They'll be blogging.
The Democrats are holding true to their "party of inclusion" billing vis-a-vis the online chroniclers, whose Web logs have leapt in popularity this year as political junkies increasingly get their fix with mouse clicks.
Democrats say they'll offer media credentials to a handful of bloggers. The Republicans say they've yet to decide what to do about them - credentialing deadlines passed with no announcement on whether bloggers could even apply.
GOP spokesman Leonardo Alcivar said details are still being worked out, but some analysts believe the party is wary of bloggers, who tend to be less predictable than mainstream journalists.
Michele Catalano of The Command Post, a mostly news-as-it-happens blog, said she'll cover the Aug. 30-Sept. 2 convention at Madison Square Garden in Manhattan from outside if necessary.
"To compete with the regular media, it's important to be where the media is," the 31-year-old East Meadow, N.Y., blogger said.
Scott Schmidt, 28, a GOP activist who blogs from Los Angeles, said Republicans were "late to the game" but now appear serious about granting some access.
He has traded e-mails informally with convention officials about getting inside. But Schmidt is not waiting. As a backup, he sought credentials as a guest of the California delegation.
More than 50 bloggers met last Tuesday's deadline to apply for the Democratic National Convention credentials, of which an undetermined number will be selected based on originality, readership level and professionalism, said convention spokeswoman Lina Garcia.
She said the Democrats consider blogs important for engaging younger voters and expanding journalism to the citizenry. But that won't make the credentialing easy.
Colette D. Marine, a 35-year-old Chicago blogger trying to get credentialed for the July 26-29 gathering in Boston, fortified her application with a brief essay and samples of previous postings after the Democrats asked for more material.
"I get a sense they are making it up as they go along," Marine said. "It's a new phenomenon. I'm sure they are just as confused as everybody is."
For traditional media, both big parties generally rely on rules established by committees of journalists for getting passes to cover Congress. But no such procedure exists for blogs.
Bloggers with Democratic credentials will get the same access as any other media to most of the FleetCenter in Boston. If they need assigned spaces, they'll be asked to pay for phone, furniture rental and other expenses just like mainstream journalists.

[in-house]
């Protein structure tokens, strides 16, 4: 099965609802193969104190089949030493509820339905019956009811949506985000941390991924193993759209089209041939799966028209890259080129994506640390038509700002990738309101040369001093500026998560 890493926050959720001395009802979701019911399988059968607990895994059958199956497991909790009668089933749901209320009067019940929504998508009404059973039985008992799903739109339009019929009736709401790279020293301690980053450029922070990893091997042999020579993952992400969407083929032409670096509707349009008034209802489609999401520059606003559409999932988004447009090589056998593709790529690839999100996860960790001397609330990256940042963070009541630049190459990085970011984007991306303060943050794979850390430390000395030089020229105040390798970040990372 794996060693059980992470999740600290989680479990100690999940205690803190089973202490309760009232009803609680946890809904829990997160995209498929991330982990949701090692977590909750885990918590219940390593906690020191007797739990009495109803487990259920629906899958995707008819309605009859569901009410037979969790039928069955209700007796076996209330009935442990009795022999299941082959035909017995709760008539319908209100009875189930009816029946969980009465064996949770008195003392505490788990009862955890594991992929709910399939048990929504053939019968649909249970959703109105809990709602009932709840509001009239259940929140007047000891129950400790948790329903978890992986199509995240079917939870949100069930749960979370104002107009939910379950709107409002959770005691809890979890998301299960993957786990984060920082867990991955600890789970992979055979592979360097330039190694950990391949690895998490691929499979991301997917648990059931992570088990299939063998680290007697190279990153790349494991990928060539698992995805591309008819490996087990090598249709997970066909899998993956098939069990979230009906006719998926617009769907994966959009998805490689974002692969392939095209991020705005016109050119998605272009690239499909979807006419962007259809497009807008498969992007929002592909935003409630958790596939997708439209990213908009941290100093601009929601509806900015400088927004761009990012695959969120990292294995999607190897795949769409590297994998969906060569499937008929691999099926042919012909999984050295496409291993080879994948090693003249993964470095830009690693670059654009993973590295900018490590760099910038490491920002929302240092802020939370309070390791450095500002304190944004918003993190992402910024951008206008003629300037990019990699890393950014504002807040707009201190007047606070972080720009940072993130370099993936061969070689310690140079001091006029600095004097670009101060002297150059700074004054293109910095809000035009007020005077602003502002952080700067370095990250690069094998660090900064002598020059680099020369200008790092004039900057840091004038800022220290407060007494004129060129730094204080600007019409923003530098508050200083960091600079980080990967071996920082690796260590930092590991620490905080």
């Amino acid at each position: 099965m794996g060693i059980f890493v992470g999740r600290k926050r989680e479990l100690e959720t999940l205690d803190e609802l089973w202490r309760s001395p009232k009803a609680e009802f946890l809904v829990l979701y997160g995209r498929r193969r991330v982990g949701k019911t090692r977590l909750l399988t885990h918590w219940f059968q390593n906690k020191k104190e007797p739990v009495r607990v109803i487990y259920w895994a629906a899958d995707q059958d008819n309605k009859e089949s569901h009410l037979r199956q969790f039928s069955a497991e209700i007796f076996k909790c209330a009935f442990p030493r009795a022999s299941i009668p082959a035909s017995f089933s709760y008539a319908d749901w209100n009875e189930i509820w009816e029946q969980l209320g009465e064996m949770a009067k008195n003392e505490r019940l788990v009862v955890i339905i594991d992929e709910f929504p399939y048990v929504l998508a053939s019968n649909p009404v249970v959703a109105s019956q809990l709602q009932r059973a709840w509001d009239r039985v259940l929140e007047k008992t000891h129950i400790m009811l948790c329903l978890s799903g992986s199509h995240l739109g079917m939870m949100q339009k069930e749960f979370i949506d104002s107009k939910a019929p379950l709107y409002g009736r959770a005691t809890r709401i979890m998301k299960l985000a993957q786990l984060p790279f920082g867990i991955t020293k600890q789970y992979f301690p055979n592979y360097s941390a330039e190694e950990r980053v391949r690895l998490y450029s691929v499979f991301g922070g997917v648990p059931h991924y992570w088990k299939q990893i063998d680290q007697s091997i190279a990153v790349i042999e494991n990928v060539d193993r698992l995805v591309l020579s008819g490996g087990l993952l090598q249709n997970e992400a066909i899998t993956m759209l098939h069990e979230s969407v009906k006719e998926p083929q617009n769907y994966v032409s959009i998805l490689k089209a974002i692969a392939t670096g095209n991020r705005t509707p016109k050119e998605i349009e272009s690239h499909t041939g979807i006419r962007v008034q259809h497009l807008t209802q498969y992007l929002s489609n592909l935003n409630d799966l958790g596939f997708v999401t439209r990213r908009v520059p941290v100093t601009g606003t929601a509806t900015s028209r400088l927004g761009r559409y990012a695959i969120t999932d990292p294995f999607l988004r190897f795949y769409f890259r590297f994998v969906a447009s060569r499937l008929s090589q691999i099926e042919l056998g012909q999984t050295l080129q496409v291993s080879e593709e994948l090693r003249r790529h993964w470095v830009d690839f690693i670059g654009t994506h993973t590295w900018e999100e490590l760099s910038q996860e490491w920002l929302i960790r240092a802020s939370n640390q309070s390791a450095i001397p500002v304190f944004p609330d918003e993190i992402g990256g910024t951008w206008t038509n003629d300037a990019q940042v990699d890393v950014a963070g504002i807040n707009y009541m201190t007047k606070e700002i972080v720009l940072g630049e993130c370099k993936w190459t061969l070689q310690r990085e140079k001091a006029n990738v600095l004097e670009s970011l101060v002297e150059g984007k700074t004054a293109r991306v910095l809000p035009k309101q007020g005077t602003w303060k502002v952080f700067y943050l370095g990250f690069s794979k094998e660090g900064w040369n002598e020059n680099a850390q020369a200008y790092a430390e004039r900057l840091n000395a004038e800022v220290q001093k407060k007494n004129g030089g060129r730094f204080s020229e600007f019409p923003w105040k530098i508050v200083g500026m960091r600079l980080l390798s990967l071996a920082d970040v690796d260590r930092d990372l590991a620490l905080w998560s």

But bloggers will share proportionally fewer passes to get on the convention floor where speeches are delivered.
As for the Republicans, Sree Sreenivasan, a new media professor at Columbia University, said the party ought to embrace at least a few sympathetic bloggers.
"Most bloggers who believe strongly in one party or another aren't going to stray from the message," Sreenivasan said. "They will give access to stories that may not be covered otherwise."
Some of the bloggers seeking credentials say their coverage plans involve little more than going where the mood takes them. Their personal accounts are unfettered by editors - and most don't pretend to be objective.
"We don't have those constraints, which provides for more colorful coverage," said Markos Moulitsas Zuniga, whose Daily Kos is among the most visited political blogs. "If I want to use profanity in a post, I'll use profanity."
Moulitsas, a 32-year-old from Berkeley, Calif., who has applied for Democratic credentials, said he would "probe and pry and look in corners that the political press isn't looking."
Many bloggers will wade through the largely scripted events, looking for fresh ways to expose the "pandering and stupidity and ... unpredictable madness" on the sidelines, said Australian blogger Tim Blair, 39.
Blair is trying to attend both conventions through a freelancing magazine gig.
Phil Noble, a political consultant who runs PoliticsOnline, said bloggers, lacking the expenses of traditional media, can focus on "the small stories, the small voices, the things that are only interesting to a smaller audience."
Some bloggers, however, are skeptical of the value of the cash outlays involved in attending the conventions - even though some earn hundreds of dollars a month from advertisements on their Web sites.
They believe they can do as good a job or better monitoring the events on television or through other Web sites.
"It's like the Super Bowl," said Bob Somerby, 56, a Baltimore blogger. "You can see it better at home."
How much influence bloggers might have remains to be seen.
"This is a real landmark for the legitimacy of the blogger and a testament to their growing influence, said Jonathan Dube, who blogs about online journalism. "That doesn't necessarily make them mainstream, simply because not enough people are reading them right now."
By Anick Jesdanun